Three years after Deitch’s Spinning on Air appearance, Dzula found an address on his website and emailed him cold. “It was a longshot,” Dzula says. “I didn’t even know if he’d have time for someone like me.”
To Dzula’s shock and delight, Deitch wrote back. Nobody else had contacted him about Converse, ever, and he was eager to help Dzula in any way he could. Just like that, Dzula was in business, with the strangest, most enthusiastic blessing he could have imagined. From Dietch’s email:
“Preserving and presenting Connie’s songs to the world is one of my most intense unrequited dreams! […] It may be that you are an extra-terrestrial, Dan, sent here to rescue the lost spirit of Connie Converse.”
“It was kind of amazing,” Dzula says. “He basically called me his guardian angel from space.”
How Sad, How Lovely
Dzula bore the mantle proudly. He and his professional partner David Herman began work on a record to debut their independent record label: “Squirrel Thing Recordings,” named for a line in a Connie Converse song.
Producing an absent artist is pretty different from producing a contemporary artist. First of all, with Connie Converse gone, there was nobody to record. Dzula and Herman would have to hunt down surviving recordings, and extract an album from them. It turned out that Deitch had a ton of recordings of Connie Converse, but so did Phil Converse, Connie’s younger brother. She used to mail them to him from New York. Dzula and Herman got in touch with him and acquired his recordings.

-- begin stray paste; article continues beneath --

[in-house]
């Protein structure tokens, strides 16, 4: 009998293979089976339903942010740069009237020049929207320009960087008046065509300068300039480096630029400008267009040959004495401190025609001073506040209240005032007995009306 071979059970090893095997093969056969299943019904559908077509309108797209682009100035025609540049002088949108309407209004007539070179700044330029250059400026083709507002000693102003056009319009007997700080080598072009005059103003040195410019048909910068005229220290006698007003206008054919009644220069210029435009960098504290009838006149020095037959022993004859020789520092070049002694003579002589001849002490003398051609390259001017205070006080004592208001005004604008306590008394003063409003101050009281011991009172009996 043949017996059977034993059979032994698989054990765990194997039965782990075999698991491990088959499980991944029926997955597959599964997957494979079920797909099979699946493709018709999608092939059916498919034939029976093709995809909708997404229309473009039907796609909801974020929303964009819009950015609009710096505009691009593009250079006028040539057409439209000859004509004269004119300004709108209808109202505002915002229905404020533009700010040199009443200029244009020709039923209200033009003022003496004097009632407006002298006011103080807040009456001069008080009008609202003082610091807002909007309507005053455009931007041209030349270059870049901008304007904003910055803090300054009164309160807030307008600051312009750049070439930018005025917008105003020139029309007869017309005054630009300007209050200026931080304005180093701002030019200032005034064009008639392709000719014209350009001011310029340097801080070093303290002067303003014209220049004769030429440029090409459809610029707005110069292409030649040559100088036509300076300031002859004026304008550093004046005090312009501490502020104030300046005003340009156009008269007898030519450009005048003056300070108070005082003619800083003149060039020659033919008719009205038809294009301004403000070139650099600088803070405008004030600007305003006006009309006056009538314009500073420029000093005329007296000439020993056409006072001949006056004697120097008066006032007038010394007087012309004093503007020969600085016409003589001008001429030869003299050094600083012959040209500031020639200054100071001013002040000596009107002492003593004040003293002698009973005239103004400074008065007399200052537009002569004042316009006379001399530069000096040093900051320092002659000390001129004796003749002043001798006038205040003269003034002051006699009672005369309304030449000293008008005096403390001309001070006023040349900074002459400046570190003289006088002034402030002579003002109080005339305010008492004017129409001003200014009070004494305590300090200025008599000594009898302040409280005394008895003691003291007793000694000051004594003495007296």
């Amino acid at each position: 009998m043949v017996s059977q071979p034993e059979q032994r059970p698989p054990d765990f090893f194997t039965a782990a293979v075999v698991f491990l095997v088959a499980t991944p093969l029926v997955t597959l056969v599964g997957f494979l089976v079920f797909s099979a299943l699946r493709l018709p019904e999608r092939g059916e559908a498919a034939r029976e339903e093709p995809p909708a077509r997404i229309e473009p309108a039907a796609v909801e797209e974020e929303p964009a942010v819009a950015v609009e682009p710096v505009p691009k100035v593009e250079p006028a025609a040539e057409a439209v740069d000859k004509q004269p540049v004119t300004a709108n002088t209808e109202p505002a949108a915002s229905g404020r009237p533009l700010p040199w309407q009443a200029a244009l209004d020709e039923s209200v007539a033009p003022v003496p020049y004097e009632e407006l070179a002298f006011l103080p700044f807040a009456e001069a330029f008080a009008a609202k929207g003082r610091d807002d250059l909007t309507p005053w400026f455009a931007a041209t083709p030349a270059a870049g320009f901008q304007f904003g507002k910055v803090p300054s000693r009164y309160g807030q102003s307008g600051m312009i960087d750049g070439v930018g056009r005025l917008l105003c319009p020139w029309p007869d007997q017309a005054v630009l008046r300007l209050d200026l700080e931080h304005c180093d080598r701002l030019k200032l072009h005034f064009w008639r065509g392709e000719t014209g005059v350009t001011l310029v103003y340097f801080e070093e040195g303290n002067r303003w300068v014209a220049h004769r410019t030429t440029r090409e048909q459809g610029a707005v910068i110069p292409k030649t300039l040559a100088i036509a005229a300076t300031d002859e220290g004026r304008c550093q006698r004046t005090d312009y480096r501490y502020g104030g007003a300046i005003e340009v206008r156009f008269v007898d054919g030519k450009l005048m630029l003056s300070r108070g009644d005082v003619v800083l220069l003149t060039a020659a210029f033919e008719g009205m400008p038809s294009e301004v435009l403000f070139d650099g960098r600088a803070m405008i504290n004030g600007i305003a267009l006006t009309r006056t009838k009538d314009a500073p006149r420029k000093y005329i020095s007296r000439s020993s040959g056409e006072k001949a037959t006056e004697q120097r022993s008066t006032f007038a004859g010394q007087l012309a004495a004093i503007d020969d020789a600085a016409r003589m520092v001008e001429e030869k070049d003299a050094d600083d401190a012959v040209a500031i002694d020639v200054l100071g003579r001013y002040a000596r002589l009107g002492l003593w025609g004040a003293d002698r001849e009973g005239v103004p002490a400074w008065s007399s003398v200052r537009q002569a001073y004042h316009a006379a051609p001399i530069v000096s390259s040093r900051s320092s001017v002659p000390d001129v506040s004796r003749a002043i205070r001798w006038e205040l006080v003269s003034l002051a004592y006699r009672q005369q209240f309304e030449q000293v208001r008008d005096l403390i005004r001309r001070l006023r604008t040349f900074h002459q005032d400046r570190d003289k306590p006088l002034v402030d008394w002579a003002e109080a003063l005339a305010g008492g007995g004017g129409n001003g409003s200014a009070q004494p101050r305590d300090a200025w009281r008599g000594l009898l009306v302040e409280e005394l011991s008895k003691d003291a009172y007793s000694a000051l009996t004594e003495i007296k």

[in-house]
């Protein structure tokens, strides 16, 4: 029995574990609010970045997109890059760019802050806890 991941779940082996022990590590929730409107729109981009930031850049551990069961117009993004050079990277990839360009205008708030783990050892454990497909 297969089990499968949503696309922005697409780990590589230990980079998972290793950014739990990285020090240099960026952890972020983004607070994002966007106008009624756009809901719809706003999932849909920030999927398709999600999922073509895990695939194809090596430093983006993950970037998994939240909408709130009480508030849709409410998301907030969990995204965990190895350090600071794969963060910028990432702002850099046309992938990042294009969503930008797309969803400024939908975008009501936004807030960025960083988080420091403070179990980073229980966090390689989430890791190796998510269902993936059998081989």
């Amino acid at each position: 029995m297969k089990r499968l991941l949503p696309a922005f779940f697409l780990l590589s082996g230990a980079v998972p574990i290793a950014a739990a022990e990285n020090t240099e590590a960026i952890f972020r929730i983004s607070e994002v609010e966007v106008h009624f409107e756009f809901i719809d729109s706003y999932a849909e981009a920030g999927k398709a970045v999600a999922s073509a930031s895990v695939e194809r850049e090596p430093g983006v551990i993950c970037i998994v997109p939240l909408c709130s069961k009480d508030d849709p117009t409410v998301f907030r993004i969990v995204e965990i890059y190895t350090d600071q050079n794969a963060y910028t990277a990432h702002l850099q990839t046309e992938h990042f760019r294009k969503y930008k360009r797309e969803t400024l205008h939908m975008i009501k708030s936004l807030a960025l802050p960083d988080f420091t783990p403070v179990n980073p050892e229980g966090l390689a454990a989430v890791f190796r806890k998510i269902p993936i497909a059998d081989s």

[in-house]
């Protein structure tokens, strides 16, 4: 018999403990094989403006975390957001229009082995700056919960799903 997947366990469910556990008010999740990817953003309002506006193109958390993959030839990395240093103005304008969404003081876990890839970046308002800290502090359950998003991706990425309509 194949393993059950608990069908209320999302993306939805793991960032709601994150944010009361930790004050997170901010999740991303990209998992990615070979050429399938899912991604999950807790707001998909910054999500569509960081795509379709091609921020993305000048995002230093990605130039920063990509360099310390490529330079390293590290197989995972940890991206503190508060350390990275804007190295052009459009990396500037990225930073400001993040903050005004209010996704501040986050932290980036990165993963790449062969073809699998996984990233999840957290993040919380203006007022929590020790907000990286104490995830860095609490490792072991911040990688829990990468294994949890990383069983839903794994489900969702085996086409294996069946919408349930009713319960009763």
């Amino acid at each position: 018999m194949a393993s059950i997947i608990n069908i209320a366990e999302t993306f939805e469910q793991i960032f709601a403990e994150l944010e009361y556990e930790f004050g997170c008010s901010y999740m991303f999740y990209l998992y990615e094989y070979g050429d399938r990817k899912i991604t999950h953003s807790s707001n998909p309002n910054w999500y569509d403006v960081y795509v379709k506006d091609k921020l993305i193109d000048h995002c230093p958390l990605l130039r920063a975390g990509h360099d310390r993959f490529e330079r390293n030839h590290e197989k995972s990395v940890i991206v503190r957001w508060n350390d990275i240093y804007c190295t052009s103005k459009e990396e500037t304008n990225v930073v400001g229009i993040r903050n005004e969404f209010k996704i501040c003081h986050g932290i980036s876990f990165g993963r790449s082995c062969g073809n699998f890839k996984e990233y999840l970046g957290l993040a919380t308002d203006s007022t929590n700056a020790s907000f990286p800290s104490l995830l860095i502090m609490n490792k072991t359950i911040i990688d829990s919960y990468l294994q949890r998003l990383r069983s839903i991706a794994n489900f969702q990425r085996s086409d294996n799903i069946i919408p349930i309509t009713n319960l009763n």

“At the time that we produced the first CD,” Dzula says, “we had found about 90 recordings of about 35 different songs.”
Now they have twice as many. The corpus expanded whenever Phil turned up a new box in his attic. Connie may have disappeared 40 years ago, but she kept churning out new material. (Phil Converse, a prominent figure in the field of political psychology, passed away in late 2014.)
The second stage of producing the first album was editing. Because Converse never released an official album, she never had to settle on definitive versions of her songs. But Dzula and Herman did. Dzula and Herman paired 35 songs down to 15, selected the best performances of each of them, and then improved the audio as best they could.
“We felt for a first release, we wanted to make it a little bit easy on the listener,” Dzula says. “We leaned towards the songs that had a more immediate appeal in terms of folk music or even pop. She definitely had some really weird songs as well, which we plan to put on later releases.”
Parallel to these decisions, Dzula and Herman embarked on a massive research project into Connie Converse’s life, one that continues to this day. As her biggest fan in the world, Dzula admits he’s interested in learning as much as he can about her, and he expects listeners to share that interest. “Don’t you want to know what happened to her?” he asks.